Wednesday, June 23, 2010

Keeping a Regular Workout Schedule

After 6 months of working out (February 2009), I was really quite proud of myself. I had struggled in the early months to keep to a regular workout schedule, but in Jan and Feb of 2009 I worked out nearly every day. Here's what I was doing on the last day of February:
  • Bench Press: 20 @ 85 pounds.
  • Rotator Cuff Exercises: 55 reps.
  • Dumbbell Flys: 2 @ 15 pounds.
  • Biceps Curl: 30 @15 pounds.
  • Dumbbell Lateral Raise: 30 @5 pounds.
  • Abdominal Crunches: 45 reps.
  • Stationary Bicycle: 20 min.
A few things to note. First, I see that I did a very small number of dumbbell flys. I had been doing 30 reps up until February 22 and then I went down to 5 on the 23rd and 7 on the 25th and then 2 each on Feb 28th and March 1. It wasn't until March 13th that I was back to doing 30 reps. Although I didn't make note of this in my exercise log, it is clear that I must have hurt myself. Another example for my post on shoulder instability!

Bench press with a light amount of weight
Second, the weight I was lifting for the bench press was 85 pounds. This had not changed much since I started lifting 80 pounds on November 7, 2008. Instead, I was concentrating on increasing my reps and not the weight. More reps can tend to increase slow-twitch muscle fibers that contain lots of mitochondria and blood vessels. Having this kind of muscle tissue improves systematic cardiovascular health and increases the body's metabolic rate as well as endurance of the particular muscle being trained. Given that I wanted to strengthen my shoulder joints to prevent injury, increasing endurance was a reasonable goal, as the muscles would not fatigue as quickly (muscle fatigue puts the joints at risk).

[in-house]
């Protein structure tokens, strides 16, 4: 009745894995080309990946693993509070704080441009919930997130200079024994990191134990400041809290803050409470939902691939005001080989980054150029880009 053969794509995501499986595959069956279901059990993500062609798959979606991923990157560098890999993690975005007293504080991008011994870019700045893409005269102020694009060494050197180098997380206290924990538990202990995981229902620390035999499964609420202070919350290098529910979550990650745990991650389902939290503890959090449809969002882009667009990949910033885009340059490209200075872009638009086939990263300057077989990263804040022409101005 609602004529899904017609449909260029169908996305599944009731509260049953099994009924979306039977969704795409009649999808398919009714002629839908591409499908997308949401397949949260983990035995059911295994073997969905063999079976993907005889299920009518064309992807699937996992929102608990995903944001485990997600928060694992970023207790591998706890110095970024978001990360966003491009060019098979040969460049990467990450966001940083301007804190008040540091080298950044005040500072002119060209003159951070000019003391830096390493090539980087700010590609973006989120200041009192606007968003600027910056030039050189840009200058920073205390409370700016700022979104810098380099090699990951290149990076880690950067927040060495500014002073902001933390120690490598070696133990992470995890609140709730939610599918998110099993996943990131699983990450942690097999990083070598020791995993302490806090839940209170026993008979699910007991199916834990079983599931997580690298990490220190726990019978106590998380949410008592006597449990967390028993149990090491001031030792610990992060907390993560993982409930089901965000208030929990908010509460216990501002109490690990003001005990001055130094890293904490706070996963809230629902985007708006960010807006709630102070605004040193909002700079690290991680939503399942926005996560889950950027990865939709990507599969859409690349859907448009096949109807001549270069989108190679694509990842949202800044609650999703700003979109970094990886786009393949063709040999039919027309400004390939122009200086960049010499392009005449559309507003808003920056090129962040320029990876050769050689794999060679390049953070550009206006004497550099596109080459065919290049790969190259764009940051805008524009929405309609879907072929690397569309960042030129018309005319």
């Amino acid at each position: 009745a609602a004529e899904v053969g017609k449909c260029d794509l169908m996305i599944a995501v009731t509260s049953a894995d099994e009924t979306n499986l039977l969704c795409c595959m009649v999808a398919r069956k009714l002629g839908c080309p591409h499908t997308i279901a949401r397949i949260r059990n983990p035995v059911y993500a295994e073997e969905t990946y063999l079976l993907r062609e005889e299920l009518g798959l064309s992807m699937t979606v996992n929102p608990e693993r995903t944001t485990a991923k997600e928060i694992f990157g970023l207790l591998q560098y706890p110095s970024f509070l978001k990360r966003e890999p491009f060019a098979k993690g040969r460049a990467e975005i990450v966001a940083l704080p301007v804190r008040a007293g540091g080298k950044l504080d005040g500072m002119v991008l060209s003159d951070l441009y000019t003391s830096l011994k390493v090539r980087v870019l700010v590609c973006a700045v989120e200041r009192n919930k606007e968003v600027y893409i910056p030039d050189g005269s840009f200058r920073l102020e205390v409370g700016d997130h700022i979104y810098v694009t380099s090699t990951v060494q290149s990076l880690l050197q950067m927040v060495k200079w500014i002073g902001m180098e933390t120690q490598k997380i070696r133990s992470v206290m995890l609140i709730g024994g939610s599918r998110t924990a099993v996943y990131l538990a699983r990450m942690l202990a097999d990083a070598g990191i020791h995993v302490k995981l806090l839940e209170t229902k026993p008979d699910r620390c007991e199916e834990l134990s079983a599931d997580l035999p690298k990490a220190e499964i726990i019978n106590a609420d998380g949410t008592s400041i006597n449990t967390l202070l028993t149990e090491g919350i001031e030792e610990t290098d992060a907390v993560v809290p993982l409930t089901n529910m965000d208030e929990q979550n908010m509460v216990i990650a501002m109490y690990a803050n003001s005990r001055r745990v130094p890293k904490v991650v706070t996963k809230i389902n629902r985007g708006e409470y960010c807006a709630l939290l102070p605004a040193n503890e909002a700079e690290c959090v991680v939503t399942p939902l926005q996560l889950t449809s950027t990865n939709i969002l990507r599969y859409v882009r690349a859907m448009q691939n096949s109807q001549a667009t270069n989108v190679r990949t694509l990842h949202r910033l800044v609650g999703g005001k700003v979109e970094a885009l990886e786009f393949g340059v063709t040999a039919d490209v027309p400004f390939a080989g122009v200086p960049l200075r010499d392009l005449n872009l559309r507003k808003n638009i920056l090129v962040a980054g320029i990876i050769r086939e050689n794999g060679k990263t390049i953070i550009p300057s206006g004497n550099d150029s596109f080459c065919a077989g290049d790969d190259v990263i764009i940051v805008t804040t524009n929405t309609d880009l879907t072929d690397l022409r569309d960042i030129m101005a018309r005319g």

Keeping a logbook that records all the exercises done each day is a great way to monitor progress and push yourself to improve. A day that goes by without a log entry is a day where no progress has been made, and the longer the gap between workouts, the greater the risk that progress might be lost. So if I went a day without working out I would feel guilty. Again, it is an excellent motivator.

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